I’ve been angled all day, bent. Sharp-cornered by the dying in hospital beds, swathed in tubes and lines, drips and vents, I see them flattened, tilting at death’s windmill. The nurse intersects with daughter, son, wife, holds out the hard black rectangle that delivers their last off kilter words, sharp declarations of love, keened out in the hard-lined hall. She turns back to the bed, listens for the apex breath that tips his life from now to after. She holds his hand. In the glaring break room she slants against the wall, slides down until she meets the floor, pinned below her grief. I reach into the broken frame, take her in my arms.
Previously published in Amsterdam Quarterly.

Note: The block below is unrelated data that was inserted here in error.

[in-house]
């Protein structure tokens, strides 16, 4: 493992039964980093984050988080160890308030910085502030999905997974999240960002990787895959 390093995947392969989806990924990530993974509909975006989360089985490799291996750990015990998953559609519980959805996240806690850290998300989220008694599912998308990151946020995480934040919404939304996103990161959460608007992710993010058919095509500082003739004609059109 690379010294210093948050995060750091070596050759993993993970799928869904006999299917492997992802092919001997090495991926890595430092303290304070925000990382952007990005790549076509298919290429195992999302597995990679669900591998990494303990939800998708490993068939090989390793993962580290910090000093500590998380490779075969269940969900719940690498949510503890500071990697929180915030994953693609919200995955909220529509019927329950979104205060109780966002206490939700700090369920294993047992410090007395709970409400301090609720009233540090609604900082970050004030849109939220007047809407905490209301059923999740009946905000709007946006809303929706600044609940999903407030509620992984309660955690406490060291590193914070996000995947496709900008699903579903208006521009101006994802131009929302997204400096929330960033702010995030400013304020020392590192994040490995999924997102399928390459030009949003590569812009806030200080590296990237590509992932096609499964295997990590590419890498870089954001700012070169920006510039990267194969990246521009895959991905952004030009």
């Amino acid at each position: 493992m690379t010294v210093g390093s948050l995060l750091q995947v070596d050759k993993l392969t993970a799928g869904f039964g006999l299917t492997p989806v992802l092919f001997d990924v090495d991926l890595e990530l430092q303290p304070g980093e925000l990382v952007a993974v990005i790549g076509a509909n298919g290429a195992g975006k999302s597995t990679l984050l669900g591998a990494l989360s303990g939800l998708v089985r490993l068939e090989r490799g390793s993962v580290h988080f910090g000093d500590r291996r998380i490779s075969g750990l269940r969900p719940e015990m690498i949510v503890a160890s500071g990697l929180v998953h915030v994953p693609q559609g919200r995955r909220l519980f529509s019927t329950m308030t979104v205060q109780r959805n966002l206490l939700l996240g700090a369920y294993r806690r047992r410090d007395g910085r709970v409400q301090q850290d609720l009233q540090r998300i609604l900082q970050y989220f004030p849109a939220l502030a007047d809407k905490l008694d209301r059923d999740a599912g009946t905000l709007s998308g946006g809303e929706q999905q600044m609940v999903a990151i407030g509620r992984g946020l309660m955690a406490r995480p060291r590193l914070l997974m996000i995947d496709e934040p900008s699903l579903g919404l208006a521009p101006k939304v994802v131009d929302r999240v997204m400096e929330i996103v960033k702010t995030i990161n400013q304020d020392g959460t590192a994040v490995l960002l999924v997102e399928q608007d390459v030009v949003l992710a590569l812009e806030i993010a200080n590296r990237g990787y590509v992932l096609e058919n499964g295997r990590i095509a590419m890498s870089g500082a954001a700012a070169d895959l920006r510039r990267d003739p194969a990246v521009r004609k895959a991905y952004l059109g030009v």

Lisa Ashley, MDiv, is a 2021 Pushcart Prize nominee and descendent of survivors of the Armenian genocide. She spent eight years companioning and providing safe space as a chaplain for incarcerated youth. Lisa navigates her life and garden with physical limitations and unlimited imagination. Her poems have appeared in Amsterdam Quarterly, Blue Heron Review, The Healing Muse, Gyroscope, Last Leaves Literary Review and others. She writes in her log home among the firs on Bainbridge Island, WA, having found her way there from rural New York by way of Montana and Seattle.